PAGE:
This summer, I was privileged to see a production of Cabaret twice at Saint Petersburg Florida’s freeFall Theatre. The production opens with the year 1945 projected on the doors of Fraulein Schneider’s rooming house. A newsreel announces the end of World War II while the Master of Ceremonies mounts the dimly lit Kit Kat Club stage. A recording of the monologue that Clifford will speak at the end of the show plays, and the Emcee begins to weep. The cast (except for Clifford) quietly surrounds the stage. When the Emcee recognizes the ghosts, he sings “Willkommen,” the lights come up, and the years projected on the wall roll back to 1929.
The closing scene echoes the opening. As Cliff recites his monologue, the remaining characters again surround the stage. During the reprise of “Willkommen,” a Nazi banner unfurls behind the Emcee. He rips it down in the moment that the stage goes dark and assumes a position and posture similar to his lamentation in the first scene. By connecting the story’s past and present with a futile gesture that comes too late, the production highlights the way the Emcee’s apathy toward and acquiescence to the rise of fascism makes him complicit in Nazi violence.
The Emcee’s apathy is clear enough. In Act I, Kit Kat boy Herman begins to sing “Tomorrow Belongs to Me,” and the Emcee, at first, joins him. But when the song turns dark, the Emcee yields to Herman and lets him finish alone. Act II’s “If You Could See Her” demonstrates that he understands the repulsiveness of Nazi politics, but he does nothing to oppose them. Although the song “I Don’t Care Much” echoes and mocks Sally and Clifford’s relationship, it could also be an anthem of his political attitude.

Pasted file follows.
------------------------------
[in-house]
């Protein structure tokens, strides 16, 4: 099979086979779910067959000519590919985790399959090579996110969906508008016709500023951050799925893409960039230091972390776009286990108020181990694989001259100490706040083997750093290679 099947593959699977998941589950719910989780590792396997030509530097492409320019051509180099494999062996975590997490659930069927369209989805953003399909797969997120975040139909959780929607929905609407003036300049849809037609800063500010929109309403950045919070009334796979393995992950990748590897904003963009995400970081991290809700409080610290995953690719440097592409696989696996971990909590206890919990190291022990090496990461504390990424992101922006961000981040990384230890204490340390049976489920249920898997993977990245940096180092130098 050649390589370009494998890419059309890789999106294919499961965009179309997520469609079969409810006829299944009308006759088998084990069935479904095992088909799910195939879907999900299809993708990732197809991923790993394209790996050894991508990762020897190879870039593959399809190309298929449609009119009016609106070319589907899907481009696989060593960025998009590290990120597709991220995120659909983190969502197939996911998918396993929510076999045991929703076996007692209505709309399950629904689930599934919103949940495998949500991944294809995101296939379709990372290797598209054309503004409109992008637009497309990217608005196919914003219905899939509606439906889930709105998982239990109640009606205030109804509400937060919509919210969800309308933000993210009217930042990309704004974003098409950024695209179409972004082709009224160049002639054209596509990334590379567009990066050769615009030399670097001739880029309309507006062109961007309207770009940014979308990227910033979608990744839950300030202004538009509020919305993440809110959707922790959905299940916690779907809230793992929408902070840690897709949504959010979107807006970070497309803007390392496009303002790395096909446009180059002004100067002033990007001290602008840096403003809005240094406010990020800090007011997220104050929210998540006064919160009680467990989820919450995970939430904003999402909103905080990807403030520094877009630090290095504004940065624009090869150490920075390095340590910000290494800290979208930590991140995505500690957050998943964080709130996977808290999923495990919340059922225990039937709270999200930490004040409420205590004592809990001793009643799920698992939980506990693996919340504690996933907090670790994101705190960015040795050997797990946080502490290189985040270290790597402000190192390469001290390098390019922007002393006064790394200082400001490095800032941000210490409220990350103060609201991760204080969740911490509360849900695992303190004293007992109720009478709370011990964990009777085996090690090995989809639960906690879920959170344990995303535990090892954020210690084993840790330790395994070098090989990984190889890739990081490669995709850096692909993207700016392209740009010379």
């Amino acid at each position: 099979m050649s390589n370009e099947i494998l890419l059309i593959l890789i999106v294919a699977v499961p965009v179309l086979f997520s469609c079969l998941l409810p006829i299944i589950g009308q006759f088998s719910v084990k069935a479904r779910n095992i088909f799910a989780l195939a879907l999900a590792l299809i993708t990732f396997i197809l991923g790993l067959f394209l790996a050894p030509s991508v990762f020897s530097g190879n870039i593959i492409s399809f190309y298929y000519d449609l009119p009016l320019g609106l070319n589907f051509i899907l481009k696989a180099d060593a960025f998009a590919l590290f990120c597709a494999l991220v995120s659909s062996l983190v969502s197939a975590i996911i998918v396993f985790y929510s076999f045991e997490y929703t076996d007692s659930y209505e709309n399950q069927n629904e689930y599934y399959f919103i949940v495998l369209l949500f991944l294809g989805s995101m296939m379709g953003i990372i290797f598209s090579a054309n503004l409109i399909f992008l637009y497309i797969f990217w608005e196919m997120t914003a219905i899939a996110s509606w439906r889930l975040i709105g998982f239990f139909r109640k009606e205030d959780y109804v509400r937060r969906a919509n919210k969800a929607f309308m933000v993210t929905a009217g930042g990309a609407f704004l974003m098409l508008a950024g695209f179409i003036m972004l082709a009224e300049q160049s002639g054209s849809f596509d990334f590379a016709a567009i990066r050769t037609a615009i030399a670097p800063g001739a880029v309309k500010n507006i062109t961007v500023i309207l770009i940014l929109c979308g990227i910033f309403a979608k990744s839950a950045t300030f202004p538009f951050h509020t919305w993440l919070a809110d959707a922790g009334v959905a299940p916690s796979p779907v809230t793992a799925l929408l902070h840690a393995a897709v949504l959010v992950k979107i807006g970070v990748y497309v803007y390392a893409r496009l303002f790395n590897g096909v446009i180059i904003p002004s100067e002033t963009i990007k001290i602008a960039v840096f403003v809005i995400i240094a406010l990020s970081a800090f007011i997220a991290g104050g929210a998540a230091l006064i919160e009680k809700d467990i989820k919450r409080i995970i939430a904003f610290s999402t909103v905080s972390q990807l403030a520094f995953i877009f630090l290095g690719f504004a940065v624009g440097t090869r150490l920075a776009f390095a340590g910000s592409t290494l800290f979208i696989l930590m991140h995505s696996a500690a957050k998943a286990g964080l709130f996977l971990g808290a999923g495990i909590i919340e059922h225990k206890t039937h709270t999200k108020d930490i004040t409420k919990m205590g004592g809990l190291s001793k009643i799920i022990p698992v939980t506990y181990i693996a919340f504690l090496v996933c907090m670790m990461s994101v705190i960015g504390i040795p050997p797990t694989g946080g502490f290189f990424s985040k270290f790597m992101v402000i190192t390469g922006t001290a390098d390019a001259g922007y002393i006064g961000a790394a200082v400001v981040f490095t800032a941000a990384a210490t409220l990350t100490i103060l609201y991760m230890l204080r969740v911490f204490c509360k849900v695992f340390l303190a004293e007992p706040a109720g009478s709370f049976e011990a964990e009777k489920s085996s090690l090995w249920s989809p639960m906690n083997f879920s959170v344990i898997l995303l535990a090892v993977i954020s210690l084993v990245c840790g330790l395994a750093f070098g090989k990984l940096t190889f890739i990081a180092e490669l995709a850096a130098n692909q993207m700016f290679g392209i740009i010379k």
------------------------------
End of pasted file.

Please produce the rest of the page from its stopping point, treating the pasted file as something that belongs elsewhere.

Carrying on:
We might overlook this weakness if it were not for what comes moments after “I Don’t Care Much,” while Sally and Clifford argue over the political situation in Germany. In the background, at about the moment that Sally tells Clifford, “It’s only politics; it has nothing to do with us,” the Emcee kisses Kit Kat Club boys Victor and Bobby, wraps their biceps in Nazi armbands, and sends them out into the audience. By this act, he transforms them into the thugs who brutalize Clifford.
Clifford is beaten for striking the Nazi courier Ernst Ludwig. Victor and Bobby emerge from the tables near the stage, drag him to the side, and beat him while Sally’s big number, “Cabaret” begins. In a way, this staging makes even the audience complicit in Nazi violence. The thugs have come from our ranks. We can hear and see the beating take place. But we turn away from it, straining to hear the one number we all came for, and pretend that the violence isn’t happening. If we give it any thought, it’s, “That’s really distracting. I can’t hear the song.”
FreeFall’s Cabaret eerily echoes current political trends. In much the same way that Ludwig tells Fraulein Schneider that Herr Schultz “is NOT a German,” American politicians and commentators proclaim that Muslims “do not share American values” and that only conservatives are “real Americans.” They denigrate the poor, and indeed nearly half of Americans, as “parasites” and “moochers,” dehumanizing 47% of the country. FreeFall Theatre asks us to consider the implications of remaining quiescent in the face of this repulsive behavior and to confront it for the evil that it is.